Watch the Friday the 13th ‘Full Moon’ Rise on This Live Stream

Over the next few nights, the full moon will be riding low in our summer sky.

The summer solstice will occur Saturday (June 21), so the noontime sun is nearly at the highest it can get in our Northern Hemisphere skies. This puts the full moon, occurring just after midnight Eastern Daylight Time on Friday the 13th, at close to the lowest it can possibly get this week.

As far as the naked eye is concerned, the moon looks full for a day or two on either side of the exact "full" phase. Only with a telescope can you see that the moon is being lit from a slight angle, causing the line of sunrise or sunset on the moon, called the terminator, to be very close to one edge or the other.

The result is that any night this week will look like a "full moon night."

An interesting event involving the moon occurred last week on Saturday (June 7). To viewers on Earth, it appeared as if the moon was very close to the planet Mars, what astronomers call a "conjunction." This was of course just an effect of perspective, Mars actually lying 320 million times farther away from us than the moon. (Source)

Native American Names for June Moon

Leaves Moon (Cree).
Ripe Berries (Dakota).
Hoer moon (Abernaki).
Windy Moon (Choctaw).
Summer moon (Kiowa).
Buffalo Moon (Omaha).
Leaf Moon (Assiniboine).
Corn Tassel Moon(Taos).
Green grass Moon(Sioux).
Ripening Moon (Mohawk).
Turtle Moon (Potawatomi).
Making fat Moon (Lakota).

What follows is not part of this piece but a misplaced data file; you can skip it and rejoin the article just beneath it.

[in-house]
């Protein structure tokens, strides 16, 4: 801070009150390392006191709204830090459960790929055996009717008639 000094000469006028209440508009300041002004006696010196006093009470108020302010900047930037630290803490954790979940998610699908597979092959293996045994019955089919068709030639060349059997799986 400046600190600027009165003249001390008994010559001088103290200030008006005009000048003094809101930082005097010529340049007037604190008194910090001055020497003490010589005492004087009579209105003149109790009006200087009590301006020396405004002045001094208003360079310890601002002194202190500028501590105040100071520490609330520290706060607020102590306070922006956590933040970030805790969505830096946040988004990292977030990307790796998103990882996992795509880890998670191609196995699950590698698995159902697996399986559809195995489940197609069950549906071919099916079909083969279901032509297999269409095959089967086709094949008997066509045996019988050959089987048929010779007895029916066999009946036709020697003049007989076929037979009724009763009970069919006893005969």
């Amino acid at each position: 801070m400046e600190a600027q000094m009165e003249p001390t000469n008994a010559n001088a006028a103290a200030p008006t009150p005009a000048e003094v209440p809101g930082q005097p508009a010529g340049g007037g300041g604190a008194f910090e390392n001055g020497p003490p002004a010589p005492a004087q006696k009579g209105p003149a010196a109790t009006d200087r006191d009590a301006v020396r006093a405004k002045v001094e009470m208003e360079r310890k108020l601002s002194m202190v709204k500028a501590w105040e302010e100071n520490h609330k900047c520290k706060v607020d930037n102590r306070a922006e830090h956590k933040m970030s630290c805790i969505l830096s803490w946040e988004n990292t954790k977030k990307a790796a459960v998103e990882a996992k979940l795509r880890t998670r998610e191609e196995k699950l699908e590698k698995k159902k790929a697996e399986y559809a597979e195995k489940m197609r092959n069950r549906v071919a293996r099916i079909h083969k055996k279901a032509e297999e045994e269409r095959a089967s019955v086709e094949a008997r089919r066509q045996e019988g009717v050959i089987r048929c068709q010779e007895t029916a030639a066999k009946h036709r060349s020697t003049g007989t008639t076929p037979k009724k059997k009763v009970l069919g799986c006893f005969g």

Hot weather moon (Ponca).

 Image Veronique Renaud
Leaf Dark Moon (San Juan).
Major Planting Moon (Hopi).
Planting Moon (Neo Pagan).
Fish Spoils Moon (Wishram).
Water melon Moon (Natchez).
Hot Weather moon (Arapaho).
Dyad Moon (Medieval English).
Strawberry Moon (Anishnaabe).
Dark green leaves Moon (Pueblo).
Summer Moon (Passamaquoddy).
Green Corn Moon, Flower Moon (Cherokee).
Mead Moon (Full Janic), Strawberry moon (Dark Janic).
Honey Moon, Hot Moon, Strawberry Moon, Rose Moon (Algonquin).
Other Moon names : Hay Moon, Aerra Litha Moon, Strong Sun Moon, Lovers Moon

The “Honey Moon,” as the June full moon is known, fell on the unlucky day for the last time in 1919. You’ll be able to watch its newest appearance on this live stream provided by Slooh, starting at 9:00 pm EDT. The live stream, which is streamed from the Institute of Astrophysics of the Canary Islands and the Pontificia Universidad Católica De Chile, will be accompanied by comments from astronomer Bob Berman. It will be two hours long.


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